Gigabit has reached 56M households in the US, according to Telecompetitor. There are almost 126M households in the US. That is a lot of digging, fiber strands and CAPEX! Verizon spent $1.3B on fiber to be deployed in the next 3 years.

It was expensive for telcos to get into TV just as TV declined. Whoops!

DSL can't compete against DOCSIS 3.0. Cable is winning the broadband game - at the expense of telcos, especially RLECs. Smaller MSOs were already getting cherry picked by DISH and DirecTV. They had to double down on Internet -- but at a considerable expense.

In almost every pie - TV, voice, broadband, cellular - it is saturated. The only way through is Innovation. You have to make the Customer Experience so much better.

It isn't even just CAPEX. It is Strategy of where can you grow especially in a take away game filled with Me-too products (VoIP, TV, SD-WAN, cloud). Where is the opportunity? Where can growth come from? What skills do we have in house that can be leveraged?

Wednesday, May 17, 2017

2017 UC Market Report Available

RAD-INFO INC has released its report on the US Hosted VoIP/UC market report. The report looks at over 20 providers in the US Hosted VoIP/UC space. With over 2000 providers operating in the US, the market is saturated, but about 20 providers have risen to the top in seats and revenue. For information about purchasing this report, contact the RAD-INFO INC office at 813-963-5884 or procure it below.


Friday, April 28, 2017

Restoring Internet Freedom

From FCC Chair Pai:

Restoring Internet Freedom

Notice of Proposed Rulemaking – WC Docket No. 17-108

Background: For almost twenty years, the Internet flourished under a light-touch regulatory approach.

[me] For almost 20 years there was actual competition. There hundreds of independent ISPs. That is why it flourished.

During this time, the Internet underwent rapid, and unprecedented, growth. Internet service providers
(ISPs) invested approximately $1.5 trillion in the Internet ecosystem...

[me] and then consolidation hit. The pie stagnated with stagnated wages for most Americans. We had that huge downturn in 2006-2008. Remember that? Oh, and Verizon spent $26B on FiOS - and didn't get the 50% return they expected. ILECs called for - and received in over 20 states - deregulation.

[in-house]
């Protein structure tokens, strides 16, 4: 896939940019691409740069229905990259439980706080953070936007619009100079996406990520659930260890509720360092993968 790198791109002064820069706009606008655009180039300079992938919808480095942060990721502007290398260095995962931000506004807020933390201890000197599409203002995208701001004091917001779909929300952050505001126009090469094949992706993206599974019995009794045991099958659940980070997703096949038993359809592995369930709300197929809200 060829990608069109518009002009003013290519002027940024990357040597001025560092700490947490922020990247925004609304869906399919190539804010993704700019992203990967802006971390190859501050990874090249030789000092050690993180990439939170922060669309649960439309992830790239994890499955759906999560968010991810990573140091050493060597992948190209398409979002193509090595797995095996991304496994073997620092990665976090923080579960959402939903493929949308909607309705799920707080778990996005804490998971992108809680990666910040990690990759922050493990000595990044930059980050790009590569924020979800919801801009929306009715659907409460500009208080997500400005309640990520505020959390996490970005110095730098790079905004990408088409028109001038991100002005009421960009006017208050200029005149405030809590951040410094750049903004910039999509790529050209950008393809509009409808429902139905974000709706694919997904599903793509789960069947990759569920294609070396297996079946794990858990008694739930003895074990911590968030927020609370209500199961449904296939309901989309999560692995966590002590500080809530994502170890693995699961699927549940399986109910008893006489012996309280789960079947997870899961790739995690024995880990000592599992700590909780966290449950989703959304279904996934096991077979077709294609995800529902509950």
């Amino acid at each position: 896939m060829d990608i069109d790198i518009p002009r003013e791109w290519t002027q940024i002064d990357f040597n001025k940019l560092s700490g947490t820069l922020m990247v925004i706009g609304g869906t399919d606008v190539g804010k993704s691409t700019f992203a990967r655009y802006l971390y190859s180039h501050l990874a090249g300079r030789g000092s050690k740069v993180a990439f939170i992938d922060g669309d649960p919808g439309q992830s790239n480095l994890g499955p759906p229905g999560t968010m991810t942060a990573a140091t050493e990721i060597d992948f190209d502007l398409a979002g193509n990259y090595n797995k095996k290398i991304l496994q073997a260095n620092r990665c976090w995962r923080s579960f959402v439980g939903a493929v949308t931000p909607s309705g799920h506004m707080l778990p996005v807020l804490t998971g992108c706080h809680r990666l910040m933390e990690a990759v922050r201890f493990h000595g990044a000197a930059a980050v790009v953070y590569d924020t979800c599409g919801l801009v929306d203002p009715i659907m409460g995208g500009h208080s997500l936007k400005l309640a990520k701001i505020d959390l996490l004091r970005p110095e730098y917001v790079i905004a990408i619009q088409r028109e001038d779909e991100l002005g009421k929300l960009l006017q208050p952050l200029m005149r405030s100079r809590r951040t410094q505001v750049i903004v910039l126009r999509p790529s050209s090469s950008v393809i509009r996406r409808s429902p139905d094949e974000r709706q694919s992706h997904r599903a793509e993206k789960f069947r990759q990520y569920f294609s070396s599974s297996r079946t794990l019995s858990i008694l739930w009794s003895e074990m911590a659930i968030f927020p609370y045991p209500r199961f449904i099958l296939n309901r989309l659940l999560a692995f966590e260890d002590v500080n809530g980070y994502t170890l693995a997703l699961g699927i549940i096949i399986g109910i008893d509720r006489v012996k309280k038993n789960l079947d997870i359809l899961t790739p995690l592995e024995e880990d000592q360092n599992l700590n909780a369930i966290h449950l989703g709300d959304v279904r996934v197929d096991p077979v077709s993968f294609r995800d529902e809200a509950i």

[me] You know where we are now? Cable is the incumbent voice provider to more than 60% of households. Yeah, the ILECs were fat and happy on rate of return and USF money and fighting with CLECs. They missed the cable threat.

[me] For Telco TV the telcos HAD to invest in their networks for the first time in ages! And the timing was awful.

[me] TV is OTT now. But it wouldn't be without a watchful FCC.

[FCC]The Internet became an ever-increasing part of the American economy, offering new and innovative changes in how we work, learn, receive medical care, and entertain ourselves.

[me] Again wouldn't have happened without competition and a vigilant FCC.

[FCC] The Commission’s 2015 decision to subject ISPs to Title II utility-style regulations risks that innovation, serving ultimately to threaten the open Internet it purported to preserve.

[me] Really, because that regulation didn't affect anything since it was enacted. NOTHING! And Title II didn't affect WAN or Voice development or innovation. You know what destroyed Innovation? Consolidation and Greed.

[me] Monopolists don't know how to innovate or compete except through litigation and buying regulation. Thanks for being a pawn! Bell Labs was a separate entity (like PARC was for XEROX) but that is where all the innovation happened. Nothing new since they sold it off to Lucent.

Best Headlines on Net Neutrality

ISPs Trot Out Old Lies to Defend New Attack on Net Neutrality

Throttling of websites and online services might help customers, FCC says.

The FCC will now take your comments on whether to kill net neutrality. [But the Chair won't listen.]

The Worst Lies From Yesterday's Anti-Net Neutrality Speech

Over 800 Startups Tell FCC's Ajit Pai Not To Kill Net Neutrality

FCC Falsely Claims Net Neutrality Took Away Your Freedom

US ISPs claim to love net neutrality while praising death of net neutrality rules
ISPs say they support net neutrality—but oppose FCC's authority to enforce it.